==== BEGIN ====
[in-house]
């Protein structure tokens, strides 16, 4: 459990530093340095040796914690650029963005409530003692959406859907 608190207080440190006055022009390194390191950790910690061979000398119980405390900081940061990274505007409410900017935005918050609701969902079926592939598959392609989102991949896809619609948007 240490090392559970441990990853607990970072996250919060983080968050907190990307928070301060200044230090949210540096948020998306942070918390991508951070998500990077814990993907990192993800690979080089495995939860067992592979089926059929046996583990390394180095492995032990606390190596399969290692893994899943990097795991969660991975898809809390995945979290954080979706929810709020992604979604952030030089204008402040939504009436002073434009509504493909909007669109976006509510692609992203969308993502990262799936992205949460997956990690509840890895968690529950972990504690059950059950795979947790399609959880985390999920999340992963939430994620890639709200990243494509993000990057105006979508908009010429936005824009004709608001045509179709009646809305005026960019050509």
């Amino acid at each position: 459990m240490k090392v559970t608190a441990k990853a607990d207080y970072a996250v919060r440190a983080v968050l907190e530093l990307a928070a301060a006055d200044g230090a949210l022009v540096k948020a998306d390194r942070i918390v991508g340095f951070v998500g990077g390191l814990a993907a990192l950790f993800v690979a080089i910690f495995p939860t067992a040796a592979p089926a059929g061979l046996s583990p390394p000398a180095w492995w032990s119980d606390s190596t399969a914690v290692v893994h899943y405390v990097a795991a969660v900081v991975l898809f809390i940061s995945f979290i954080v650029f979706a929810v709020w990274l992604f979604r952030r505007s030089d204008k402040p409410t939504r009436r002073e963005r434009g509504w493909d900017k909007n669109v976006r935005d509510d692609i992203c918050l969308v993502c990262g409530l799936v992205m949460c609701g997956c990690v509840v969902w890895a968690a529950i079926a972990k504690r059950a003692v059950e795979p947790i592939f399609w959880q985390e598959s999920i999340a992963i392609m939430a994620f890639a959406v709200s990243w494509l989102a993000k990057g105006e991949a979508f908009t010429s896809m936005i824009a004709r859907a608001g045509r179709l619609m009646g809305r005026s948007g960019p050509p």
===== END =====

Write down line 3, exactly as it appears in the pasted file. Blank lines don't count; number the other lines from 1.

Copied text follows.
């Amino acid at each position: 459990m240490k090392v559970t608190a441990k990853a607990d207080y970072a996250v919060r440190a983080v968050l907190e530093l990307a928070a301060a006055d200044g230090a949210l022009v540096k948020a998306d390194r942070i918390v991508g340095f951070v998500g990077g390191l814990a993907a990192l950790f993800v690979a080089i910690f495995p939860t067992a040796a592979p089926a059929g061979l046996s583990p390394p000398a180095w492995w032990s119980d606390s190596t399969a914690v290692v893994h899943y405390v990097a795991a969660v900081v991975l898809f809390i940061s995945f979290i954080v650029f979706a929810v709020w990274l992604f979604r952030r505007s030089d204008k402040p409410t939504r009436r002073e963005r434009g509504w493909d900017k909007n669109v976006r935005d509510d692609i992203c918050l969308v993502c990262g409530l799936v992205m949460c609701g997956c990690v509840v969902w890895a968690a529950i079926a972990k504690r059950a003692v059950e795979p947790i592939f399609w959880q985390e598959s999920i999340a992963i392609m939430a994620f890639a959406v709200s990243w494509l989102a993000k990057g105006e991949a979508f908009t010429s896809m936005i824009a004709r859907a608001g045509r179709l619609m009646g809305r005026s948007g960019p050509p």